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- The design, production and fielding of hypersonic missiles — though expensive and technologically complicated — is becoming more feasible.
- The United States and China will likely incorporate the first operational long-range hypersonic missiles into their arsenals by 2025, with Russia lagging a few years behind.
- Once they are deployed, hypersonic missiles will revolutionize warfighting in certain conventional and nuclear settings.
A new arms race is unfolding between the world's great powers. Hypersonic missiles, which are both accurate and extremely fast, stand to change the face of modern warfare by rendering the current generation of missile defense systems ineffective. As competition heats up among Russia, China and the United States to be the first to deploy hypersonic missiles, each will become more vulnerable to attack by the others. If tensions rise, so will the risk of pre-emptive strikes among the longtime rivals.
Hypersonic missiles travel at least five times the speed of sound. Only a few other manmade devices are capable of reaching hypersonic speeds, including ballistic missiles, space launch vehicles and unmanned spacecraft such as the Boeing X-37. The only manned aircraft to achieve hypersonic speed is the rocket-powered North American X-15, which broke speed and altitude records when it was introduced in the 1960s.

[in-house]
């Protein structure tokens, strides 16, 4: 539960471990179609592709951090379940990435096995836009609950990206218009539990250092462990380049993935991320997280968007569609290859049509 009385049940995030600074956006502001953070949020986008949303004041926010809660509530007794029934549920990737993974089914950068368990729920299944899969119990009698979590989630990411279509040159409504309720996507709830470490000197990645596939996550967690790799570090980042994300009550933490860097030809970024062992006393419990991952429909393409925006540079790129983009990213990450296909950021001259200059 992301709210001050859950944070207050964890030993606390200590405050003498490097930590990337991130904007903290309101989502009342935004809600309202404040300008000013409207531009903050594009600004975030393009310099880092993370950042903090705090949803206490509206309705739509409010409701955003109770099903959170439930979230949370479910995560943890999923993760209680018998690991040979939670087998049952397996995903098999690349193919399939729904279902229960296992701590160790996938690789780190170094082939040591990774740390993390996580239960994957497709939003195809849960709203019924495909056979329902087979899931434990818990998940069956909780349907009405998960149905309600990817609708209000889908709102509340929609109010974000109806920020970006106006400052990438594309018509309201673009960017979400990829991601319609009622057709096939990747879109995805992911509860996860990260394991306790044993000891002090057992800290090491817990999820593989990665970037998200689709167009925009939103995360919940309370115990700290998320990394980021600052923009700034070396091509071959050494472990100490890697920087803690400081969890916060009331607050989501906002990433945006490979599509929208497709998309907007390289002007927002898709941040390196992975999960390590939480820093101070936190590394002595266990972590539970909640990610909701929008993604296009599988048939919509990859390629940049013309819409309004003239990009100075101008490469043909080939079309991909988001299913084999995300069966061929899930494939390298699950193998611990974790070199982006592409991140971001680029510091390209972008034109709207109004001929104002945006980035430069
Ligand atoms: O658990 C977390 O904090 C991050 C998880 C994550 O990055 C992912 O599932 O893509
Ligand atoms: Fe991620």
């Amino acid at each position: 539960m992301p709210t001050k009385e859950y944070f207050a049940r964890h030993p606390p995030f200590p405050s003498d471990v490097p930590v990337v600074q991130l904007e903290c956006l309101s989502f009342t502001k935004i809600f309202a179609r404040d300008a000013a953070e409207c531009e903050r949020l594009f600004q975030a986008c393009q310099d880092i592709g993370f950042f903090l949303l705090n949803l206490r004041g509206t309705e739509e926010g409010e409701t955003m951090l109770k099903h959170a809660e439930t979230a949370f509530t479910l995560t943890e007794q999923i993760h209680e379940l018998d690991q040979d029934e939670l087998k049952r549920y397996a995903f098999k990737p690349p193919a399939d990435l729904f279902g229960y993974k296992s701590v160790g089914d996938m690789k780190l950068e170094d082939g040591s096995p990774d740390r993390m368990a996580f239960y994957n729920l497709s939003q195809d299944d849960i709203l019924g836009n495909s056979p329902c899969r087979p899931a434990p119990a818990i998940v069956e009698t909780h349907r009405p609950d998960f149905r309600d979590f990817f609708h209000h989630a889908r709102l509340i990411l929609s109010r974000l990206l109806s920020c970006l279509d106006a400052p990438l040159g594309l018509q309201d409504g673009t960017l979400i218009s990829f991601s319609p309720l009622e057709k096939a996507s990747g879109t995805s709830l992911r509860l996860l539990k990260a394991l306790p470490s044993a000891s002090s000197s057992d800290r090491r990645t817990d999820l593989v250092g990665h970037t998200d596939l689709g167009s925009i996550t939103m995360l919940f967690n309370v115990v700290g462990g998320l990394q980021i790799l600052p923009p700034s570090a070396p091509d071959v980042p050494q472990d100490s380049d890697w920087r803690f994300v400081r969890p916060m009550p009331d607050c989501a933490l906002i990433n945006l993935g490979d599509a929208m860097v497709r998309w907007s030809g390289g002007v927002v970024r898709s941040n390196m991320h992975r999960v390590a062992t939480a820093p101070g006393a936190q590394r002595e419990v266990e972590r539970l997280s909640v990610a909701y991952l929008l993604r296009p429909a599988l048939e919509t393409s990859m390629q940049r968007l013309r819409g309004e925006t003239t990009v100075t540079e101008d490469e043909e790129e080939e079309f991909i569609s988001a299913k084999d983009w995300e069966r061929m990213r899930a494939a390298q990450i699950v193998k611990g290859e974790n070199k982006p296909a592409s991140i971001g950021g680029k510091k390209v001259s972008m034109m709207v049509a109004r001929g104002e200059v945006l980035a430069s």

The rocket-powered North American X-15 in flight. (NASA/Wikimedia Commons)
Recently, the focus of research in hypersonic technologies has shifted toward missile development, but several challenges must be overcome to make hypersonic missiles a reality. First, it is difficult to create a weapon that can reach hypersonic speeds while enduring the stress and extreme temperatures of hypersonic flight. It is harder still to ensure that the weapon can maintain those speeds for an extended period — enough time to reach its target. Second, high velocities can make a hypersonic vehicle sensitive to changes in flight conditions, resulting in instability in the missile's airframe during flight. Coupled with the fact that high speeds leave less time to course correct, this instability can make guidance of hypersonic missiles problematic. Finally, hypersonic vehicles' actual flight paths often do not match the predictions researchers derive from ground tests and theoretical models, lengthening the process of development.